Real Madrid Four Factors

57.6% eFG  16.9% TOV  29.5% oREB  22.3% FTr

Fenerbahce Four Factors

62.0% eFG  17.2% TOV  29.9% oREB  22.6% FTr

Fenerbahce and Real Madrid are playing for very little at this point from a standings perspective. Both teams are guaranteed a playoff spot, and although Madrid’s upcoming schedule is not the easiest, it seems both teams will have home-court advantage in the first round. From that standpoint, this game could mean a lot down the line. With both teams having the inside track to the Final Four, this is their last chance to face each other in person and prepare for a possible do or die game in May. The two teams first saw each other in Istanbul in Round 15, in a chess match between two brilliant coaches that ended in a 2-point win for the home side and a final score well below both team’s averages. A lot of the strategic decisions on both sides involved how to use certain lineups to match up with the other roster full of talented players. Luckily for us, we have the lineup data and the benefit of hindsight to see what worked last time, and what we may see more of in Madrid.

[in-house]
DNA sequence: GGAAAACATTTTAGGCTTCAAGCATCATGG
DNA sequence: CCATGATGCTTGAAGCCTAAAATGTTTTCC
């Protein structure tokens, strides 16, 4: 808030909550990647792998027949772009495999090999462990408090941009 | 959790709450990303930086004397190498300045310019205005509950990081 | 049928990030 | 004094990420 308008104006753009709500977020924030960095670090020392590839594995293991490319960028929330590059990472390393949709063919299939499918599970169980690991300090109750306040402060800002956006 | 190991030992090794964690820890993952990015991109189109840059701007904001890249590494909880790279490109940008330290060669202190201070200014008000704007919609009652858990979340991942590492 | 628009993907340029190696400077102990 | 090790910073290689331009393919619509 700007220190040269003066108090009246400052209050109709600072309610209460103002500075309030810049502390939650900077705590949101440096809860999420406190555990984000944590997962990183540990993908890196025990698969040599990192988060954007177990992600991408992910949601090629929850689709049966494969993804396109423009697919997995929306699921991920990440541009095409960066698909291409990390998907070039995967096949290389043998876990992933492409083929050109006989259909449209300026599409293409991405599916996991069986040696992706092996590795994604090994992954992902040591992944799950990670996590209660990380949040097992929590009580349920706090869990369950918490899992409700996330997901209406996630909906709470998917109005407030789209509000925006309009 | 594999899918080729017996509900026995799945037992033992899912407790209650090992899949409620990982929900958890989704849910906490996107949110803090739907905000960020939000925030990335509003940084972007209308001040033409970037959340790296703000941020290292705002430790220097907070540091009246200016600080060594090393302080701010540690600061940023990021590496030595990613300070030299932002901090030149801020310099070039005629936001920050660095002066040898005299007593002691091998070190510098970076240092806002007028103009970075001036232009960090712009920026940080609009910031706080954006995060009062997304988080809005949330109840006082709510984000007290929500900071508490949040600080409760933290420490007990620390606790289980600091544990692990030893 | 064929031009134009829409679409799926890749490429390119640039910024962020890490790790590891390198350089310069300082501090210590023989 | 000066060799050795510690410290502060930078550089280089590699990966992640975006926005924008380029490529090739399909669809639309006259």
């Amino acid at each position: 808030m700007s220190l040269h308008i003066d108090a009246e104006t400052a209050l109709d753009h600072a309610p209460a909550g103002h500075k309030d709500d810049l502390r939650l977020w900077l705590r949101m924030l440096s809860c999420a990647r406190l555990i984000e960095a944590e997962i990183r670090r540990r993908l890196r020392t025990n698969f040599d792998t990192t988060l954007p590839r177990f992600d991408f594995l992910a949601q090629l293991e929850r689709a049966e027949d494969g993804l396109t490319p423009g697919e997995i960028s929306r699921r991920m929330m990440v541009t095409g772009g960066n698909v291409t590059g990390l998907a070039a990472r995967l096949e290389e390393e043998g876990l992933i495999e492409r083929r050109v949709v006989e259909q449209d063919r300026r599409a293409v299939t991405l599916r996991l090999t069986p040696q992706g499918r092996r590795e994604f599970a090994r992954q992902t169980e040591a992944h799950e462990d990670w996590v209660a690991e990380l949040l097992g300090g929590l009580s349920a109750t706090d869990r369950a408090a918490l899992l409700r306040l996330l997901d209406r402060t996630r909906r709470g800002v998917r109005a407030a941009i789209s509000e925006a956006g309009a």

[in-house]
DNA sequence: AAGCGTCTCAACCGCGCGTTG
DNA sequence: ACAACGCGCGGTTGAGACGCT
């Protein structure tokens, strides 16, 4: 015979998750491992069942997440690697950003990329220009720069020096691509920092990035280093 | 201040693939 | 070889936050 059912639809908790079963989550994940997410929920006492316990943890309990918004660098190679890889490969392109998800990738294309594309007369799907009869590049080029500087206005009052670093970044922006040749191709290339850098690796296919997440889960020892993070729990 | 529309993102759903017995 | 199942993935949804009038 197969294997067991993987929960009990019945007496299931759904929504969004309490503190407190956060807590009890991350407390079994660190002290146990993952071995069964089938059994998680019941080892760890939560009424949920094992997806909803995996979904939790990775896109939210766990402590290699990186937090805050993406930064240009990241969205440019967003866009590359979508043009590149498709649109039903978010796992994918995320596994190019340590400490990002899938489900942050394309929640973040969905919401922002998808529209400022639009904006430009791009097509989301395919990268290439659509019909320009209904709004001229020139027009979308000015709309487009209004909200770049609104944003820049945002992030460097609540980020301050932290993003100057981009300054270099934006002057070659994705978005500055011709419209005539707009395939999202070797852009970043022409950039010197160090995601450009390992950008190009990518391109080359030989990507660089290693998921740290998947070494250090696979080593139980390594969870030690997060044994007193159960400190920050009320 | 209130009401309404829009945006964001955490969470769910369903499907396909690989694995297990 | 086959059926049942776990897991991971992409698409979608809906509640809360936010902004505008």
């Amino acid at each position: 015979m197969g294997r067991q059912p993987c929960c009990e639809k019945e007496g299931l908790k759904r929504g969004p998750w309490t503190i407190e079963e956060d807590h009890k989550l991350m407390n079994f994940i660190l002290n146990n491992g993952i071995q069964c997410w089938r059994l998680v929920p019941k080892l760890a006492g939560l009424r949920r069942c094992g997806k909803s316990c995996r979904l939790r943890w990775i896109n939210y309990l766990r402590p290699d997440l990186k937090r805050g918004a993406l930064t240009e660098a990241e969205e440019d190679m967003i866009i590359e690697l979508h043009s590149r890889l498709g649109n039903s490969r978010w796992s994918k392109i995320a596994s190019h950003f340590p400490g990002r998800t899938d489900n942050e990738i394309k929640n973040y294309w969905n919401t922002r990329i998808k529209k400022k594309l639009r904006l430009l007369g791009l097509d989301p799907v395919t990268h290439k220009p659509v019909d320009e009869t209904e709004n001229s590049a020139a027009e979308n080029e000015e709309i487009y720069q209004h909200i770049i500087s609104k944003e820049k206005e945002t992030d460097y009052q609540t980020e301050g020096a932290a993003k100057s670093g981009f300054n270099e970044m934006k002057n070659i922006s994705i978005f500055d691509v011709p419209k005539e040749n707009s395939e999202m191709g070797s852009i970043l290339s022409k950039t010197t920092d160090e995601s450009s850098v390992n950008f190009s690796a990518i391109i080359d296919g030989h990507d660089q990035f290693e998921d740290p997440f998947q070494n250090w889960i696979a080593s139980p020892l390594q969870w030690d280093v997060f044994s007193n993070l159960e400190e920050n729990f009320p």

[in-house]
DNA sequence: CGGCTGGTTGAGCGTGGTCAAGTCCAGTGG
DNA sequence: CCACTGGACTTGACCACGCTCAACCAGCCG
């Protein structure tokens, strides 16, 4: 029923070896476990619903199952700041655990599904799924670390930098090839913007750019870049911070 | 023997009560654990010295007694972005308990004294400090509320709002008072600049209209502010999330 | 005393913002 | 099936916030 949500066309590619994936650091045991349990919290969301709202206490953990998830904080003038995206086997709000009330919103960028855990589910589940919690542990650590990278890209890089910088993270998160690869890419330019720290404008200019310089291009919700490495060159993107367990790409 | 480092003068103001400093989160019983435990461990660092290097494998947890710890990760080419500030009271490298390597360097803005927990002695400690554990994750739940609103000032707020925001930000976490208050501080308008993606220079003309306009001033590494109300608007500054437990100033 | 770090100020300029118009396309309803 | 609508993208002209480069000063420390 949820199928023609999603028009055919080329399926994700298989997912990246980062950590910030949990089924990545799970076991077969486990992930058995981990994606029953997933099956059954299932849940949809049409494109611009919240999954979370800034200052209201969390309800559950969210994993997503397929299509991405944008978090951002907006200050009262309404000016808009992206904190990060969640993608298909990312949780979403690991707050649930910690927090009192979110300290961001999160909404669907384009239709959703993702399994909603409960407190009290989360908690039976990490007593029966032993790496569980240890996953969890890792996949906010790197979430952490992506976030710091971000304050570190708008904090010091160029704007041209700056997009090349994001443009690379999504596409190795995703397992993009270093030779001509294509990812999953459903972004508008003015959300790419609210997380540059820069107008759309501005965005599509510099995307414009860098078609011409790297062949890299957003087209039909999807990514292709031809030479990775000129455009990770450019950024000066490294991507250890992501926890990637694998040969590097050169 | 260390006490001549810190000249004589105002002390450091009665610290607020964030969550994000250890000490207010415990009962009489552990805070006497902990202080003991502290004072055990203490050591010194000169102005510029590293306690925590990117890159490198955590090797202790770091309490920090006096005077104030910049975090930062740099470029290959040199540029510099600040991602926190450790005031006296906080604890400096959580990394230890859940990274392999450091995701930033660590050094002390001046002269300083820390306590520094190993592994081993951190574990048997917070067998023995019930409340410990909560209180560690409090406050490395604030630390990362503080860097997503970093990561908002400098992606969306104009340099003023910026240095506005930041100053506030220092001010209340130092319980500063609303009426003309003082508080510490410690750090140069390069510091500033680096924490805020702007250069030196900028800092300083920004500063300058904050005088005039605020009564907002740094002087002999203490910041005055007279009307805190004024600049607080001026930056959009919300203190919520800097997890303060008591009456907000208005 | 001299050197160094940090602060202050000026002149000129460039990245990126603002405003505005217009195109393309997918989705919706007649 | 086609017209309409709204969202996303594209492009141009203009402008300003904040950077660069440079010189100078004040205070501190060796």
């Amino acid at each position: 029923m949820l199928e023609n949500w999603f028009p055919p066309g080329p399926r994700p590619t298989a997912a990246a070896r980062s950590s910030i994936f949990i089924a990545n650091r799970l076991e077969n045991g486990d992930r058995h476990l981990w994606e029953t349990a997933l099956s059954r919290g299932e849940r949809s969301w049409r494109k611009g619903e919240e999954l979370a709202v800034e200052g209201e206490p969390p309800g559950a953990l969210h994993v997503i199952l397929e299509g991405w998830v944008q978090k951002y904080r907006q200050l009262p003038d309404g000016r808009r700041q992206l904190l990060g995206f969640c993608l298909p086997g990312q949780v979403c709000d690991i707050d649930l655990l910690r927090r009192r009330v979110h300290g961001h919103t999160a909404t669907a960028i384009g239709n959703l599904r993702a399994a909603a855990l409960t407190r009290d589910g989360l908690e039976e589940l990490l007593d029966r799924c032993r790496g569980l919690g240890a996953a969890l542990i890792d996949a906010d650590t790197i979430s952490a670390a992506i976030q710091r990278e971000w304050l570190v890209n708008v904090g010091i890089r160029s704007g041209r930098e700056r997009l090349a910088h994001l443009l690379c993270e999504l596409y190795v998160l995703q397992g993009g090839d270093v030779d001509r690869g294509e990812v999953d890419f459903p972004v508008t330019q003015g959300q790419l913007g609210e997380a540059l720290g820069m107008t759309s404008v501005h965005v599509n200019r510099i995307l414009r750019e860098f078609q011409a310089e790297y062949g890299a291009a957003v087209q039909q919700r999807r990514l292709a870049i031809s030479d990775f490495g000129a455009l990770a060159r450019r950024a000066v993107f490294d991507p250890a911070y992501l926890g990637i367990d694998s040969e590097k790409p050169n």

Pablo Laso typically utilizes a lot of different big men this season. Edy Tavares and Gustavo Ayon traditionally give opposing defenses trouble because of their skill inside but Anthony Randolph, Felipe Reyes, and Trey Thompkins can also create problems for a team not ready to defend inside. Because of their size and ability to throw different combinations of bigs at you, the prototypical player to slow down Real Madrid’s offense is a player like Nicolo Melli or Gigi Datome who can defend bigs and space the floor on offense. The first game between Fener and Madrid was won when these 2 shared the floor with Jan Vesely, the team’s best interior defender, and arguably Coach Obradovic’s best defender of any kind. By putting Vesely on the floor with 2 players who can guard bigs and spread the floor on offense, Obradovic made Real Madrid uncomfortable in their typical lineups. Vesely’s athleticism is hard for some bigs to contain and Ayon clearly had trouble early, giving up a dunk off of a slip, and a foul after getting blown by on back-to-back plays late in the first quarter. In the 21 minutes that Vesely, Melli, and Datome shared the floor, Fener scored 37 in 33 offensive possessions while allowing just 20 points in 31 defensive possessions. They also outrebounded Real Madrid 25-11, getting 15/17 (88.2%) of the boards on their defensive end and 10/19 (52.6%) on their offensive end. In the remaining 36 possessions without all 3 of those players together, Fener lost 43-28 and was outrebounded 20-12. Fenerbahce surrounded Vesely with shooters, and left no one else for Ayon (who finished -13) to match up with. With these shooters also being more than capable pick and roll, and post defenders, Madrid could not take advantage of mismatches on the other end that their size typically creates. The best +/- player for Real Madrid in the first matchup was Edy Tavares with +14. His ability to set screens on offense and move his feet to guard Vesely, as well as get rebounds on both ends, was crucial to Madrid in the 17 minutes that he played. If Obradovic uses Vesely, Datome, and Melli together again, Real Madrid will definitely have more answers for them this time around. Hopefully that means we don’t have to wait until 5 minutes remain in the 4th quarter to see Tavares on the court with those 3 players this time around.

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